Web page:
Pennington Castle was built by the illegitimate descendants of William de Percy in the late eleventh century. It was a ringwork fortification that occupied a strong defensive position overlooking an important trade route across the Furness peninsula. It served as the Pennington family’s main residence for around 50 years before it was replaced with Muncaster Castle.
Prior to the Norman invasion of 1066, Pennington was part of the manor of Millom which was owned by Tostig Godwinson. He was formerly the Earl of Northumbria but had been overthrown following which he rebelled against his brother, Harold II. Tostig was killed at the Battle of Stamford Bridge (1066) and his lands had not been re-allocated before the Anglo-Saxon defeat at the Battle of Hastings (1066). Thereafter Pennington was taken into Crown ownership and was still held by the King at the time of the Domesday survey in 1086. However, shortly thereafter the manor was granted to Alan de Pennington. He was the illegitimate son of William de Percy, a Norman Knight who had supported William I in his invasion of England. He had stayed behind to secure Normandy but arrived in England in 1067 and was rewarded with substantial lands in Yorkshire. Alan de Pennington, who was born around 1069, grew up on the Percy estates including the village of Pennington from which Alan took as his name. Doubtless aided by his father, he acquired estates in Furness and constructed Pennington Castle to serve as his caput. The fortification took its name from its builder.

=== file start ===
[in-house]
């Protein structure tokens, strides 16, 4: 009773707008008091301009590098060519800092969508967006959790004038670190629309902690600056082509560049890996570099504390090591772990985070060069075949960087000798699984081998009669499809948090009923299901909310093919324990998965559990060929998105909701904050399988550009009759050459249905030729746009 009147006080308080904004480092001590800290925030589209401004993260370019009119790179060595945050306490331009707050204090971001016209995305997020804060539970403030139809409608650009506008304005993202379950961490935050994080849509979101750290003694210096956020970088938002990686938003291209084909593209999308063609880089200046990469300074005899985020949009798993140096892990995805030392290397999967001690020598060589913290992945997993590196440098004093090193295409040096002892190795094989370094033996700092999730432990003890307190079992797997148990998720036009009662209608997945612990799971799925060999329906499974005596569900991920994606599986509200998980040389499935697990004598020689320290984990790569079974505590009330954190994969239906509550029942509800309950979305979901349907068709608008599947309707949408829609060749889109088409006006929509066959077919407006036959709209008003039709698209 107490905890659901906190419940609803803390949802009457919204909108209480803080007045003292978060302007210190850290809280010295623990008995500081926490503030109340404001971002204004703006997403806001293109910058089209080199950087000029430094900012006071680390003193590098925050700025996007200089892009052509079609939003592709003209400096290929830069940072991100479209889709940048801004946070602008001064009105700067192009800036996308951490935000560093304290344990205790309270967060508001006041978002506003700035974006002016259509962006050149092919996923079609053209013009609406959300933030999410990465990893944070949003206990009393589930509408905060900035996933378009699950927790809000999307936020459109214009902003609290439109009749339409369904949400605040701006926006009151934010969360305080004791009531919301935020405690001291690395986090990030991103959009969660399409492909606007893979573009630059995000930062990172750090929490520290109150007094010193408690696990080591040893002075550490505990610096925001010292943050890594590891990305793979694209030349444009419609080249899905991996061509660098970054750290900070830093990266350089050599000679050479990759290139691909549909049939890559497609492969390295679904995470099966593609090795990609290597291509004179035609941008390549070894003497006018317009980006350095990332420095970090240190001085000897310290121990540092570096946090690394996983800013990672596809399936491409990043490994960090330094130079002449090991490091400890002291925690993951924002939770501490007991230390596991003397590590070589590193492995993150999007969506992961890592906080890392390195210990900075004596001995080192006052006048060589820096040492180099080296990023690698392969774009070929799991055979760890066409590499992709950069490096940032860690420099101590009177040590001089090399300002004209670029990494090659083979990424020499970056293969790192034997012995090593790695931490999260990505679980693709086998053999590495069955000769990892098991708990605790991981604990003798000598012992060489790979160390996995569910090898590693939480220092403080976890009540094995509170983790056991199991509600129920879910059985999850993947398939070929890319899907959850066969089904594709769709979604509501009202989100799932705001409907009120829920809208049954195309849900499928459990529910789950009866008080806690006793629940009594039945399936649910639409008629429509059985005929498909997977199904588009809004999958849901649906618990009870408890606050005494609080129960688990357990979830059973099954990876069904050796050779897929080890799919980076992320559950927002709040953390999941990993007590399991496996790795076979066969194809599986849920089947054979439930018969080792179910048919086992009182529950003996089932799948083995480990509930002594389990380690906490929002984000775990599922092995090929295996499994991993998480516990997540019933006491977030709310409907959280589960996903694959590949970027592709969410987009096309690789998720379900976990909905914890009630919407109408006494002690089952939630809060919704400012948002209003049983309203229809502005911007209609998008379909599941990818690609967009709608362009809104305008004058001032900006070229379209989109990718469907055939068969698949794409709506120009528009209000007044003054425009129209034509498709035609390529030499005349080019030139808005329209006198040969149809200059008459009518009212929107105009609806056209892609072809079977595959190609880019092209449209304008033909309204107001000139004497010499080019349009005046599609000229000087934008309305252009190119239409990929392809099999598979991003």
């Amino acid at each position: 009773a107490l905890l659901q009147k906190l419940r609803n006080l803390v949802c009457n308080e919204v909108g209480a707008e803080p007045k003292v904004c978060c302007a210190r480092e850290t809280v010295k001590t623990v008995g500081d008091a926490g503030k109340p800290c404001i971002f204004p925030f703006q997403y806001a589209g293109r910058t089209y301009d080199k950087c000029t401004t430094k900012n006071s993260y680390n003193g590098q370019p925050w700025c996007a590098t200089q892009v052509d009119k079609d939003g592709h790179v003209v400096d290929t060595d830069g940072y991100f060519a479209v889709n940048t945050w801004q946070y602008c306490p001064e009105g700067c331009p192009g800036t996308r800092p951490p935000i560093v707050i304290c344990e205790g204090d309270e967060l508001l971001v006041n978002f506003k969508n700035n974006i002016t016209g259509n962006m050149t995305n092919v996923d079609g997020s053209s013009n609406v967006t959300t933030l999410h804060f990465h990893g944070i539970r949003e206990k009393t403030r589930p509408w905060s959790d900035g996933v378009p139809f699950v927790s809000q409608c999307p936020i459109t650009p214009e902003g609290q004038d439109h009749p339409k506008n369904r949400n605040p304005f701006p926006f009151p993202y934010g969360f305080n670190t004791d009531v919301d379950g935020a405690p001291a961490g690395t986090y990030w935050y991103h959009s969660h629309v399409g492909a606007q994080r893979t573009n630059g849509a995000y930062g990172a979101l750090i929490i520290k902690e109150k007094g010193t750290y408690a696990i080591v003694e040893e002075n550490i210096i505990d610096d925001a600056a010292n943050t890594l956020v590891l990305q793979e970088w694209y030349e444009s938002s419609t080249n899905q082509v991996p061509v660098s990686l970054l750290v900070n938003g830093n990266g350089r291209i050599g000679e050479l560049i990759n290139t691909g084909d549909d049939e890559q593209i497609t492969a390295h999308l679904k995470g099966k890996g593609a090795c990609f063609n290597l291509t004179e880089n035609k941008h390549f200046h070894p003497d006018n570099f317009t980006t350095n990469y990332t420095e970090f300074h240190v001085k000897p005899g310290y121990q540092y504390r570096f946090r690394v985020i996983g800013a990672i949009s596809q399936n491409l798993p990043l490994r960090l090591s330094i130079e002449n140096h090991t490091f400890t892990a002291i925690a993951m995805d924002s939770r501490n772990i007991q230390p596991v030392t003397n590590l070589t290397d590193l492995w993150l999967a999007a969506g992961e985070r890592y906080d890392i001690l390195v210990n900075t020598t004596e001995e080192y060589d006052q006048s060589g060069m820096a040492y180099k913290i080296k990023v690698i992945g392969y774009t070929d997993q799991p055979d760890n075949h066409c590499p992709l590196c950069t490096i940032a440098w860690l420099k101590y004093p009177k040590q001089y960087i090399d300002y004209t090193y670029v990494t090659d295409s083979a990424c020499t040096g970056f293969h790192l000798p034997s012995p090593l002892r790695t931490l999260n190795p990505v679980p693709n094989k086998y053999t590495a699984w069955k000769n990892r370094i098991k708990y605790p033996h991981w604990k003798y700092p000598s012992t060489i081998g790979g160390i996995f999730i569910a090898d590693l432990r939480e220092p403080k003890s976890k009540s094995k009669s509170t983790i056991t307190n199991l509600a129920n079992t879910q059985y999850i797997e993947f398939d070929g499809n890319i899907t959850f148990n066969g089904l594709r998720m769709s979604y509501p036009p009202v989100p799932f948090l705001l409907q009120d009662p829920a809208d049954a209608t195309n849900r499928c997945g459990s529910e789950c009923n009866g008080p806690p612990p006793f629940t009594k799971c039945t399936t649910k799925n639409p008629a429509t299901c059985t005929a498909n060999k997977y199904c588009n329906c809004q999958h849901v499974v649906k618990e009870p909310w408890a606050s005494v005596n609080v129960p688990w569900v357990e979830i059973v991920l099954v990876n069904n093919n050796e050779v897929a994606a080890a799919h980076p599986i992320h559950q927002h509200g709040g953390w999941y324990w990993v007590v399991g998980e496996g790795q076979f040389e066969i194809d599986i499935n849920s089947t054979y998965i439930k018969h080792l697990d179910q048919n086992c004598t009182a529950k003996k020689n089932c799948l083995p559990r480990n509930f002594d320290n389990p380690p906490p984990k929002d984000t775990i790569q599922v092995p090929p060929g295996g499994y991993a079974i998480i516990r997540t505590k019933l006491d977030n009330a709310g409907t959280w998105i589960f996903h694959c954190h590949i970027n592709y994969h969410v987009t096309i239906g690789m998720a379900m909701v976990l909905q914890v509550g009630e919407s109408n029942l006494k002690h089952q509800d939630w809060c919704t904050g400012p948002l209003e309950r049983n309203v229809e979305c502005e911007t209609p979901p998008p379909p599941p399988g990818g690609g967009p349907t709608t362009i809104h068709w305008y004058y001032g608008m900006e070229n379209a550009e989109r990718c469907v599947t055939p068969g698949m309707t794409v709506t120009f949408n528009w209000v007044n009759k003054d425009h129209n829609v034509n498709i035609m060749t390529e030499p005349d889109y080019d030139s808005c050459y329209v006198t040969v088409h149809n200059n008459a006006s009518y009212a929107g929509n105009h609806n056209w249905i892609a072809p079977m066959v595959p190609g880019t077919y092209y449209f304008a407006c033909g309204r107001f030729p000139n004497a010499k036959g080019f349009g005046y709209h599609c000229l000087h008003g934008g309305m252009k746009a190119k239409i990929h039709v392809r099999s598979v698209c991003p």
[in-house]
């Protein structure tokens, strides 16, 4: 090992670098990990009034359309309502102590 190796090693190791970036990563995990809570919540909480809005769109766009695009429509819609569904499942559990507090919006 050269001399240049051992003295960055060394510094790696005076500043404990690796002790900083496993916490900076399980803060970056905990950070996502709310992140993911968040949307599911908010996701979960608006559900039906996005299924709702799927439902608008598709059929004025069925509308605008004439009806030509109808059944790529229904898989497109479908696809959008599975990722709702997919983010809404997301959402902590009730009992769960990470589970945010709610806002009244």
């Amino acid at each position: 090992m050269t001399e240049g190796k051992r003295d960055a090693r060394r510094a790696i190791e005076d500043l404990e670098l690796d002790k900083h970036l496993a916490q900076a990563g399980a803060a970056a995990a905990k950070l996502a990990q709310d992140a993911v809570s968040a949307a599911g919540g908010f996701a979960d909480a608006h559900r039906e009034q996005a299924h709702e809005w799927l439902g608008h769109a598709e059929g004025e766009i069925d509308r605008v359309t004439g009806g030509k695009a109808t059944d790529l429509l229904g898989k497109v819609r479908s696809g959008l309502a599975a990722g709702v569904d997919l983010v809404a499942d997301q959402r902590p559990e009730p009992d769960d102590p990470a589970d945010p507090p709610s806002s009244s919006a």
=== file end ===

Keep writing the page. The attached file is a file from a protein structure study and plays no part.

The castle was an earth and timber ringwork fortification and sited in a strong defensive position overlooking the Pennington Beck valley. The site was probably also chosen due to its proximity to an overland route across the Furness peninsula. The ring was a broadly rectangular earthwork rampart that would have been topped with a timber palisade. A dry ditch extended eastwards from the north through to south sides but wasn't required on the west where a deep ravine forged by the Pennington Beck made it superfluous. There was a single access into the castle from the south-east.
Around 1242 the Pennington family moved their family seat to Muncaster Castle, some fifteen miles to the north-west, presumably as it was better located for access to their Irish estates. Nevertheless, Pennington Castle continued to be maintained presumably as it had a role in the management of the surrounding estates. A record from 1318 refers to the castle but its condition is uncertain. It is possible it went out of use following the 1316 and 1322 raids on the Furness peninsula by Robert the Bruce.
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Pennington Castle consists of the earthwork remains of an eleventh century ringwork fortification.
Pennington Castle. The castle site viewed from higher ground to the north. Although this view overlooks the castle site, the distance to the fortification was in excess of 300 metres - well beyond the effective range of thirteenth century artillery.
Ringwork. The rampart of the ringwork survives to an impressive height. A public footpath runs straight through the site affording good access to the remains.
Western Scarp. The western side of the castle site was protected by a steep natural scarp that descended down to Pennington Beck.
Ringwork. The interior of the ringwork.
Pennington Castle is located two miles to the west of Ulverston and to the north-west of Pennington church on a single track, unnamed road. The site is not sign-posted. Due to the narrowness of the road, parking is difficult and care must be taken not to obstruct access. One option is shown below.
Car Parking Option